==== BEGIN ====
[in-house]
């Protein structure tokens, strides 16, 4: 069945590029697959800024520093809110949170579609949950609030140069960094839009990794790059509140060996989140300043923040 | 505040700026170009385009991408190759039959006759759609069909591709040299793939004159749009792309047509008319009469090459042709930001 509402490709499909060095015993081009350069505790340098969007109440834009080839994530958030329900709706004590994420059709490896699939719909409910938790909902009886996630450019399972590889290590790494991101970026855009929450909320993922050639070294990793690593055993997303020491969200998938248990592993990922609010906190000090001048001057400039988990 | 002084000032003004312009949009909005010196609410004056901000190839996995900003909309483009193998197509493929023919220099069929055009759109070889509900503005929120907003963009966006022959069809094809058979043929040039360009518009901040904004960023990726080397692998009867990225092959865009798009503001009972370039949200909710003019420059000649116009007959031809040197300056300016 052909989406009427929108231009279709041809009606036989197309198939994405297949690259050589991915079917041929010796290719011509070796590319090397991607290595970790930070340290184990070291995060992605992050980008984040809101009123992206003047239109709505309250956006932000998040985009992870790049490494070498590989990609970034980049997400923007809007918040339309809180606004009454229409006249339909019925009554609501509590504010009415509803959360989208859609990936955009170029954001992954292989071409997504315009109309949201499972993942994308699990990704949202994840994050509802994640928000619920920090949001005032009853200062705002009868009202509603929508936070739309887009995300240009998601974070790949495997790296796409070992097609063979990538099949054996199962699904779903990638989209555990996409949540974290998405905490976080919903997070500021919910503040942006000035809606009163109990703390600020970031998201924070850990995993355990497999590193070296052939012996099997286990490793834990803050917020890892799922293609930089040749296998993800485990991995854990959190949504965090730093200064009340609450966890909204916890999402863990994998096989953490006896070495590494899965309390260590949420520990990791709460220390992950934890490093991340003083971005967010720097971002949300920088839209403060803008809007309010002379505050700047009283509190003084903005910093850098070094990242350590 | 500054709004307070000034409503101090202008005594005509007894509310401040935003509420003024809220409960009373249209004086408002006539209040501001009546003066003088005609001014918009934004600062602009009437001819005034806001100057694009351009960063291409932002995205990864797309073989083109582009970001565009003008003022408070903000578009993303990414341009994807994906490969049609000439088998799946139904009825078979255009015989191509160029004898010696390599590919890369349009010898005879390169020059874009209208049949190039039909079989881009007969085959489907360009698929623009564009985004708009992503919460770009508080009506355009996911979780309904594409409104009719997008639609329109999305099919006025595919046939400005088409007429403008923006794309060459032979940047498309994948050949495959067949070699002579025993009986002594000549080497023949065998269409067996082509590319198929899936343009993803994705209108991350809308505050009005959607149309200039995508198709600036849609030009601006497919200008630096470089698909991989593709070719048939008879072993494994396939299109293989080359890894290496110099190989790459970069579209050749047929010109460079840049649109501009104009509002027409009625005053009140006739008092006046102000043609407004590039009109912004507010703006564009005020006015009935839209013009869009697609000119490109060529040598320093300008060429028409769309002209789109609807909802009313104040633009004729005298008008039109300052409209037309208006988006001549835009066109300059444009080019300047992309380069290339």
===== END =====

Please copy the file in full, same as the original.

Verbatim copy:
[in-house]
């Protein structure tokens, strides 16, 4: 069945590029697959800024520093809110949170579609949950609030140069960094839009990794790059509140060996989140300043923040 | 505040700026170009385009991408190759039959006759759609069909591709040299793939004159749009792309047509008319009469090459042709930001 509402490709499909060095015993081009350069505790340098969007109440834009080839994530958030329900709706004590994420059709490896699939719909409910938790909902009886996630450019399972590889290590790494991101970026855009929450909320993922050639070294990793690593055993997303020491969200998938248990592993990922609010906190000090001048001057400039988990 | 002084000032003004312009949009909005010196609410004056901000190839996995900003909309483009193998197509493929023919220099069929055009759109070889509900503005929120907003963009966006022959069809094809058979043929040039360009518009901040904004960023990726080397692998009867990225092959865009798009503001009972370039949200909710003019420059000649116009007959031809040197300056300016 052909989406009427929108231009279709041809009606036989197309198939994405297949690259050589991915079917041929010796290719011509070796590319090397991607290595970790930070340290184990070291995060992605992050980008984040809101009123992206003047239109709505309250956006932000998040985009992870790049490494070498590989990609970034980049997400923007809007918040339309809180606004009454229409006249339909019925009554609501509590504010009415509803959360989208859609990936955009170029954001992954292989071409997504315009109309949201499972993942994308699990990704949202994840994050509802994640928000619920920090949001005032009853200062705002009868009202509603929508936070739309887009995300240009998601974070790949495997790296796409070992097609063979990538099949054996199962699904779903990638989209555990996409949540974290998405905490976080919903997070500021919910503040942006000035809606009163109990703390600020970031998201924070850990995993355990497999590193070296052939012996099997286990490793834990803050917020890892799922293609930089040749296998993800485990991995854990959190949504965090730093200064009340609450966890909204916890999402863990994998096989953490006896070495590494899965309390260590949420520990990791709460220390992950934890490093991340003083971005967010720097971002949300920088839209403060803008809007309010002379505050700047009283509190003084903005910093850098070094990242350590 | 500054709004307070000034409503101090202008005594005509007894509310401040935003509420003024809220409960009373249209004086408002006539209040501001009546003066003088005609001014918009934004600062602009009437001819005034806001100057694009351009960063291409932002995205990864797309073989083109582009970001565009003008003022408070903000578009993303990414341009994807994906490969049609000439088998799946139904009825078979255009015989191509160029004898010696390599590919890369349009010898005879390169020059874009209208049949190039039909079989881009007969085959489907360009698929623009564009985004708009992503919460770009508080009506355009996911979780309904594409409104009719997008639609329109999305099919006025595919046939400005088409007429403008923006794309060459032979940047498309994948050949495959067949070699002579025993009986002594000549080497023949065998269409067996082509590319198929899936343009993803994705209108991350809308505050009005959607149309200039995508198709600036849609030009601006497919200008630096470089698909991989593709070719048939008879072993494994396939299109293989080359890894290496110099190989790459970069579209050749047929010109460079840049649109501009104009509002027409009625005053009140006739008092006046102000043609407004590039009109912004507010703006564009005020006015009935839209013009869009697609000119490109060529040598320093300008060429028409769309002209789109609807909802009313104040633009004729005298008008039109300052409209037309208006988006001549835009066109300059444009080019300047992309380069290339």